Creating a website is pretty simple. Creating a hidden service via Tor isn’t much different. In fact, if you have any semblance of what you’re doing, it might even be easier. The biggest thing – the most important step – is downloading Tor (obviously).
You can’t do anything without the browser. After installation, you’ll need to install and configure a web server. Tor has recommended both Apache web server and Savant web server on different occasions. They have also recommended thttpd Web server.
Tor’s reasoning behind their suggestion(s):
“[Apache] is big and has lots of places where it might reveal your IP address or other identifying information, for example in 404 pages.”
Ironically, they’ve also noted that “Savant probably has these problems too”.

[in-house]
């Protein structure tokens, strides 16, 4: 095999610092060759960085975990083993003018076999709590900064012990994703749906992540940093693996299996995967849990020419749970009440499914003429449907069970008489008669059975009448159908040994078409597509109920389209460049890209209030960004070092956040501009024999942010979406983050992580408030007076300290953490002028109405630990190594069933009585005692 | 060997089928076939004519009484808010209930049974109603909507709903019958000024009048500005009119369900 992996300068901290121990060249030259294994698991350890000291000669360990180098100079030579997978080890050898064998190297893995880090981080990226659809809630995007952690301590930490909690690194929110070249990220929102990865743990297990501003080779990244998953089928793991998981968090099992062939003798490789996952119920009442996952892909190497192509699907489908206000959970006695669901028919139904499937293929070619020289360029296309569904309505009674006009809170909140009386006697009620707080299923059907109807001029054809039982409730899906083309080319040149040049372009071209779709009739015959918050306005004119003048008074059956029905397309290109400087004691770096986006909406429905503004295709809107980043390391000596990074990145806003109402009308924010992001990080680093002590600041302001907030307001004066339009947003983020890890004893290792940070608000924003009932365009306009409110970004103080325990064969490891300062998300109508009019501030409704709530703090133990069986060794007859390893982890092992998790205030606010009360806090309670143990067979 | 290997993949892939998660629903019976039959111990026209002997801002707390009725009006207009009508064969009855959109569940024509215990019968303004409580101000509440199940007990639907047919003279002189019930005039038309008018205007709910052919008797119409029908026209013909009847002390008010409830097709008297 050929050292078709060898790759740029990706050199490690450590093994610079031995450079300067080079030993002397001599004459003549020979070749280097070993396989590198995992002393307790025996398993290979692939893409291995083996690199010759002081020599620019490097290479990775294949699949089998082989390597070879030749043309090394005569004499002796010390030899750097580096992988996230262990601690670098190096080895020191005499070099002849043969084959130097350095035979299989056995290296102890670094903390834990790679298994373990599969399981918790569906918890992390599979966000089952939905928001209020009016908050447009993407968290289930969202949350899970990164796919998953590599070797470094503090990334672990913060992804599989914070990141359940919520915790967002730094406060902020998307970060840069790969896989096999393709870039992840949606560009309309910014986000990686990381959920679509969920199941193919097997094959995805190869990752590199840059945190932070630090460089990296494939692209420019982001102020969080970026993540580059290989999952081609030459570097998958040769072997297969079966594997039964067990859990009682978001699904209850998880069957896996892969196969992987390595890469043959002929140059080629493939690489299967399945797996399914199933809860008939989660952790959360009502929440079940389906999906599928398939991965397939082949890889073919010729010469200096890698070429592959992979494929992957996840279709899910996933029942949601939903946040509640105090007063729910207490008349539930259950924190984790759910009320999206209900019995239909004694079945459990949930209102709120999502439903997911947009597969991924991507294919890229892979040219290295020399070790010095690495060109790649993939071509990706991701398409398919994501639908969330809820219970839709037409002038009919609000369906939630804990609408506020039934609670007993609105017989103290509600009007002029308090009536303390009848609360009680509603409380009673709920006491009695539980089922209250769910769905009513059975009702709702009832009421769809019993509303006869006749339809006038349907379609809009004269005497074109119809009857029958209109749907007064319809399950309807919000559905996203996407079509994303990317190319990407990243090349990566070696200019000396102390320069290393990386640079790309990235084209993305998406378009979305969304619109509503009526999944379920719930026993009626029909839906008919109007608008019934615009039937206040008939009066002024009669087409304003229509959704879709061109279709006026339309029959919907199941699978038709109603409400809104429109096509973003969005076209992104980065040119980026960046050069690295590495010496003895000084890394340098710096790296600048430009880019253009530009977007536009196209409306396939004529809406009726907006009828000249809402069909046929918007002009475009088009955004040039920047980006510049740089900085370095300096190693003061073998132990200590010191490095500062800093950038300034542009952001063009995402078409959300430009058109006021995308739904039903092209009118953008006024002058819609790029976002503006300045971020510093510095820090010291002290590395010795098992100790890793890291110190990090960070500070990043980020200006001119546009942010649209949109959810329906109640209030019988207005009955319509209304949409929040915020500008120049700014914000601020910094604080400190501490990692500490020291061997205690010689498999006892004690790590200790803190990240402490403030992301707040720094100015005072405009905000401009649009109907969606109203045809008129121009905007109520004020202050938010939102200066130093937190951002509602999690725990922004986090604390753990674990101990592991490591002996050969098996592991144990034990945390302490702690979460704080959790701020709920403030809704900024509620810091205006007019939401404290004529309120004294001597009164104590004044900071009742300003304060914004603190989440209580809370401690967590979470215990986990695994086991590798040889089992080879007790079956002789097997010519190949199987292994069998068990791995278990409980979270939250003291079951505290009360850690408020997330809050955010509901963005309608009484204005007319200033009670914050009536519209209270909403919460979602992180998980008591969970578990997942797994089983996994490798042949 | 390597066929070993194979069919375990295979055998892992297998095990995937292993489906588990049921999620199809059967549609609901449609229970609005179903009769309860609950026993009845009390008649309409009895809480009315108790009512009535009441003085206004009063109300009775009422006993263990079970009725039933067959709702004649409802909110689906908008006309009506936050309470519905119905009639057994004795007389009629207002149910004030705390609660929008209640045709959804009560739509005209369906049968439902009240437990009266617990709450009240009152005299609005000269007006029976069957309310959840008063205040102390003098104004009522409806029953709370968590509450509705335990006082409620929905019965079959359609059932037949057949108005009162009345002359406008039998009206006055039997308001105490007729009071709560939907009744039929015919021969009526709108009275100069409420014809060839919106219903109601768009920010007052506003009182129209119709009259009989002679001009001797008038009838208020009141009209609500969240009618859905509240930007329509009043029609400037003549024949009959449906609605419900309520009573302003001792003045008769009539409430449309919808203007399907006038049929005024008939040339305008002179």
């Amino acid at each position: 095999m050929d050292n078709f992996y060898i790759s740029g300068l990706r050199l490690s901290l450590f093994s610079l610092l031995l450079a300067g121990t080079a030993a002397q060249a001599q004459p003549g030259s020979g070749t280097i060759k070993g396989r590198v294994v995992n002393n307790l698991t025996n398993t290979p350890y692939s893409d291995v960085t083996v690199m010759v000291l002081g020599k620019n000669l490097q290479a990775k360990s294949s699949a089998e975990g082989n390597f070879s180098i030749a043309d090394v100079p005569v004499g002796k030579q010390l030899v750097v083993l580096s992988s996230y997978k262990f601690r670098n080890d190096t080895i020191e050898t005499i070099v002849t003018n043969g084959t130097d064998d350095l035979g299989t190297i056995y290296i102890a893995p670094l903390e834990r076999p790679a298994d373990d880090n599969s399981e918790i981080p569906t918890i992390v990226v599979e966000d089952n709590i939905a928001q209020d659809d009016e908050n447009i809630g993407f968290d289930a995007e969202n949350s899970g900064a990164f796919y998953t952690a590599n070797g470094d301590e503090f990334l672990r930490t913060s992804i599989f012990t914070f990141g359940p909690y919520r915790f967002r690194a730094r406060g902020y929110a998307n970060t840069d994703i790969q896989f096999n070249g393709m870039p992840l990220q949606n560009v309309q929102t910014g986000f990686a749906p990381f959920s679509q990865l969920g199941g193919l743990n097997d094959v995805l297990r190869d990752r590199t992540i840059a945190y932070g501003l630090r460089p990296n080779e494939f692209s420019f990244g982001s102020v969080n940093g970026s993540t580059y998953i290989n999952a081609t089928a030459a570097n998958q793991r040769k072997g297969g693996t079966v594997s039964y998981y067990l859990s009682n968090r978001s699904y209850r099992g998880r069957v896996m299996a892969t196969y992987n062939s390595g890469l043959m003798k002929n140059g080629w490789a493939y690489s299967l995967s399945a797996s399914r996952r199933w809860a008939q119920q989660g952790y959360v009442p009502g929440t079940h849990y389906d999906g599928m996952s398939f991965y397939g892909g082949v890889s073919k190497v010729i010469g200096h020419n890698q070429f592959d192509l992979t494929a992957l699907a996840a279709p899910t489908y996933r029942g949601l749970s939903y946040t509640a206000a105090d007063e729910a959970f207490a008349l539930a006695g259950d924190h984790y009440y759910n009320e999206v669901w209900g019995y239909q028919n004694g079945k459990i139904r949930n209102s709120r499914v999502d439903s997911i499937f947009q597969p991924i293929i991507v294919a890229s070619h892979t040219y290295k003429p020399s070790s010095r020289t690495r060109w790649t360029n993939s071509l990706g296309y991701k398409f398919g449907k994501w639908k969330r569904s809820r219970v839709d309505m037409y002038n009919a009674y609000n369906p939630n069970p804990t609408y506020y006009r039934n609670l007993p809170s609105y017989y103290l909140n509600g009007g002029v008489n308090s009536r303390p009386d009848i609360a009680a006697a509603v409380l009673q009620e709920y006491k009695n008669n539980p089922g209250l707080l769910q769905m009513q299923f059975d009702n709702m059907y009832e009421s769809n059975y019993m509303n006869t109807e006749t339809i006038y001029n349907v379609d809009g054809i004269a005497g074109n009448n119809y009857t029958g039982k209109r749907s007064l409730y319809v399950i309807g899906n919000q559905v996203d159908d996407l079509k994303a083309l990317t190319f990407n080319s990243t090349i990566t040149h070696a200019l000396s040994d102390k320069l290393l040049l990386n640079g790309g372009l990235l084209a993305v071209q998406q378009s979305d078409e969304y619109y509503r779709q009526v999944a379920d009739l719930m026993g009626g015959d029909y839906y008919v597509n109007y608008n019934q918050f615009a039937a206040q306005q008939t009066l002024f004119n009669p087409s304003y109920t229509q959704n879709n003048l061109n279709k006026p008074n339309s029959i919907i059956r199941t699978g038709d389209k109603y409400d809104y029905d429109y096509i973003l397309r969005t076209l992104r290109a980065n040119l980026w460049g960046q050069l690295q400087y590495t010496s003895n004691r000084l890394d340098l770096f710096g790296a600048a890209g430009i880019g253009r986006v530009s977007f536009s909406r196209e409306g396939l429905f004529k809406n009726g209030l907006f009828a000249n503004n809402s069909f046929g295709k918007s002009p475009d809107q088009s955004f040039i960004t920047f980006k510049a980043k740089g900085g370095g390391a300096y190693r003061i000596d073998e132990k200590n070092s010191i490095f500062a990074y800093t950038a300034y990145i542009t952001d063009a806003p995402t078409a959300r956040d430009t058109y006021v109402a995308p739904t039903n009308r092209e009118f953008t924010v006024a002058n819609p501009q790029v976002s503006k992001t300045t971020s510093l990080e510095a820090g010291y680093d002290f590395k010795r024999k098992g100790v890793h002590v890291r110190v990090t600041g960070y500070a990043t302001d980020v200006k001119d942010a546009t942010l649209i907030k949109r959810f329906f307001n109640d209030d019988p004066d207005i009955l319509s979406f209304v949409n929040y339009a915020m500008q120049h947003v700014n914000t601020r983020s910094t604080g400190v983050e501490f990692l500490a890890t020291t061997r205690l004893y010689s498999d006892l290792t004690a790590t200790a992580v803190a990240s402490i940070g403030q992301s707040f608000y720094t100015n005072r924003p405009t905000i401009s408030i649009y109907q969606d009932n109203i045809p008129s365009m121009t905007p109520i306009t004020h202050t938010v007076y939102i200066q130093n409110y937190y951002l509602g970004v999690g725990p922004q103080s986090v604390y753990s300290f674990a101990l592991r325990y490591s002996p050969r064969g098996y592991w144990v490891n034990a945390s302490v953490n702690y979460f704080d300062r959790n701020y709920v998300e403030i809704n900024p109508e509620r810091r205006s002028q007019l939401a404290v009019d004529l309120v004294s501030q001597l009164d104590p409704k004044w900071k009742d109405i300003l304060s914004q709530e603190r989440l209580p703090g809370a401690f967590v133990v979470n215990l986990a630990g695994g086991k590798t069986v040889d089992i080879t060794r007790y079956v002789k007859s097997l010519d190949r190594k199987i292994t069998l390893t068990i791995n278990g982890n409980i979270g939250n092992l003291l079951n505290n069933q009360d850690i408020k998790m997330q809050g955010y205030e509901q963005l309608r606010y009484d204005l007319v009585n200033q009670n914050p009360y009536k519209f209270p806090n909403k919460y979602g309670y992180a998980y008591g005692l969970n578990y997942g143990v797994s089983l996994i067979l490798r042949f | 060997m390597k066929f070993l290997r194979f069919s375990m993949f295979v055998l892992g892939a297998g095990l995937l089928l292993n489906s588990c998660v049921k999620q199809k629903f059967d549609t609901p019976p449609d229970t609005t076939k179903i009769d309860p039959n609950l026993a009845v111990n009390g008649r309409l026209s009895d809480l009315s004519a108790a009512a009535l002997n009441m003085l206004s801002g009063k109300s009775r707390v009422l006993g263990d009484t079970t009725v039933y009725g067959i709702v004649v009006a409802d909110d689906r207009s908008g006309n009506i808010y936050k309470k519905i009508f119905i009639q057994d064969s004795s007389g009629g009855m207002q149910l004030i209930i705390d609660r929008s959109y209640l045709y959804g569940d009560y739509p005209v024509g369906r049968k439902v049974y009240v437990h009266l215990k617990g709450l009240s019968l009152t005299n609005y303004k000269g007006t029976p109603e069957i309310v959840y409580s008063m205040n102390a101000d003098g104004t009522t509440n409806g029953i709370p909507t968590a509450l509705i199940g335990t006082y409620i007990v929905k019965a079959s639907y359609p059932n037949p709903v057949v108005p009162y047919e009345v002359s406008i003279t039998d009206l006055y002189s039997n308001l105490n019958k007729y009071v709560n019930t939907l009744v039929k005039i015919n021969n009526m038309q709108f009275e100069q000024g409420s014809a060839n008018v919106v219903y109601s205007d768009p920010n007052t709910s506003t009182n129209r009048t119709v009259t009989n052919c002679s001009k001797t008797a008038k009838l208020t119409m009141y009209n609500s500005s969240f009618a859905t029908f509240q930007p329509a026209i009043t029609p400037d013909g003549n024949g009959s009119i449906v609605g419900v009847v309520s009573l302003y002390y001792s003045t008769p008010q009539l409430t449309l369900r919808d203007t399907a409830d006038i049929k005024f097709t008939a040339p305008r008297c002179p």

Whatever hidden service you’re attempting to operate, the configuration is extremely significant. Always double check your settings and make sure your information – such as your IP address – is completely locked up.
Using Savant as an example:
- Navigate to Savant’s main window & select “configuration” from the top menu
- Put “localhost” in the Server DNS Entry box (note the port number too)
- Add your content
- Test it by typing “localhost:portnumber” into your address bar
- End the Tor process if it’s running
- Locate “torrc” file (Tor Browser>Data>Tor usually) & open with Notepad
- Type the following at the end of the torrc file:
- # Hidden Service
- HiddenServiceDir C:\Users\Name\tor_service (replace with relevant directory path)
- HiddenServicePort 80 127.0.0.1:portnumber
- Save the file and exit
- Restart Tor and check your message log for any error messages
- If it’s empty, you’re golden – open the hostname file in the directory you specified to see the domain of your new hidden service
Despite the stigma behind hidden services, they do have some good use. For whatever reason, if you end up exploring your own hidden service and you intend to share it with others, make sure you know what you’re doing 100%.